The upside: Mistletoe is more of a game than any serious concept. The idea is of stolen kisses. The tradition is used for laughs, so laugh with them if you get stuck under it.

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Don't take everything so seriously. You're at holiday parties to be with people and have fun.

8. Holiday cards serve as a constant reminder you are alone.

I’ve always struggled with sending cards out as a single person. On the one hand, I like it. I love stationary and I love sending out mail in general. On the other hand, no one wants to be that crazy, single lady signing her cards from her and Mr. Fluffers, the cat.

Either way, it’s bittersweet as cards roll in from family and friends and I see their coupledom and happiness plastered on the front of every card. Yet another reminder of a solo holiday season gone by.

The upside: Holiday cards remind you of how much you are loved and thought of at such a special time of the year. Instead of focusing on what you don't have focus on the wonderful cards you are receiving from those who love you.

9. Sitting at the kids' table is the worst.

No room at the adult table during all those family get-togethers? No worries, we’ll just shove the single girl at the kids’ table. She won’t mind, right? It’s not like she has a significant other to sit next to anyway.

The upside: The kid's table is where the fun really is at holiday parties. There's no stress when you sit with the kids. They are also chatterboxes. They'll talk about anything and everything.

You can talk about conspiracy theories or video games instead of politics and the economy. Sitting at the kid's table is like dodging a bullet.

10. Waking up alone on Christmas morning.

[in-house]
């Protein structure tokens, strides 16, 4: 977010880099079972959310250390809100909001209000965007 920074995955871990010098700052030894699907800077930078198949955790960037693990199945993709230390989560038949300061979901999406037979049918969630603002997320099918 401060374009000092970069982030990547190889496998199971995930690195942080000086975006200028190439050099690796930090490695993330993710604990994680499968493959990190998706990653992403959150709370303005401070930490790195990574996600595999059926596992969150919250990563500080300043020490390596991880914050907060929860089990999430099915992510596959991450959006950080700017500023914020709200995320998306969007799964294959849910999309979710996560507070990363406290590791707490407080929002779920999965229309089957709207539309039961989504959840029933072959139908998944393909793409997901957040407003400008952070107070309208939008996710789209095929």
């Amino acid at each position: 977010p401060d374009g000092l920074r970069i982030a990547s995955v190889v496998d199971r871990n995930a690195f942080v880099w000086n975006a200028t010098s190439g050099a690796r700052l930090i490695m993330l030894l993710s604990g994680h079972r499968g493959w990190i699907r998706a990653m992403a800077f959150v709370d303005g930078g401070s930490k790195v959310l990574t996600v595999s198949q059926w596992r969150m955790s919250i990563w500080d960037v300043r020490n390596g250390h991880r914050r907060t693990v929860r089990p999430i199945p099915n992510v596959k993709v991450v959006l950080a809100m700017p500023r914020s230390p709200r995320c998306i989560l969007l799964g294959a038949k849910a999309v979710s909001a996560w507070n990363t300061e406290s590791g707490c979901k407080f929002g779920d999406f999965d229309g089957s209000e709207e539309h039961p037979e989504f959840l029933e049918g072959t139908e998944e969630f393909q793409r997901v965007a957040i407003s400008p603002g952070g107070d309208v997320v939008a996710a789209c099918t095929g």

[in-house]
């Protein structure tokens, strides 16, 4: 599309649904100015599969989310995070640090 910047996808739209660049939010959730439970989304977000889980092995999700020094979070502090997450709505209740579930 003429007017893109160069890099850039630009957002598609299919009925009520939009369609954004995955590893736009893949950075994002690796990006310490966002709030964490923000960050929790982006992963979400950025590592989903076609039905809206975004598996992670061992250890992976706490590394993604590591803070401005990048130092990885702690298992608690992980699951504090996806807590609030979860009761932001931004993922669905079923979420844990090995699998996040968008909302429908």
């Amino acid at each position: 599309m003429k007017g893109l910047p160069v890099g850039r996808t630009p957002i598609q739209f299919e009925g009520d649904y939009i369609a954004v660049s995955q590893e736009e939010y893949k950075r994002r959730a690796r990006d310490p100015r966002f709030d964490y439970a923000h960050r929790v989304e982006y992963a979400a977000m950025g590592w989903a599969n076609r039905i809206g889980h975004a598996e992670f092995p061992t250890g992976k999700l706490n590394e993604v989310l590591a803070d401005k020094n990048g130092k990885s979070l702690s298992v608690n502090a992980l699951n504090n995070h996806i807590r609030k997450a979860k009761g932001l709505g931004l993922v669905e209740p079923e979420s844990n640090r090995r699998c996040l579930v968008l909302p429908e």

Christmas morning has its own special feel and there's something very lonely about waking up to an empty bed. I spend Christmas Eve at my parents' house. In the morning, we all slowly wake up, and once everyone has made it downstairs and has had an appropriate amount of caffeine to ensure a pleasant mood, we start opening gifts.

I love our lazy mornings. But for those first few moments, after I've woken up, I can't help but wish I was sharing that quiet, special Christmas morning stillness with someone.

The upside: Being alone on Christmas morning doesn't always have to feel lonely. You don't have to wake up to gross snoring or screaming children. You can sleep in as long as you like.

This is a morning you get to celebrate with yourself what Christmas really means to you. When you're ready, you can go do your Christmas plans with family and friends. But that quiet Christmas morning is for you and you alone. it's a breath of fresh air before the chaos of Christmas begins.

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Shireen Dadkhah is a freelance writer and photographer who writes about depression, relationships, and photography.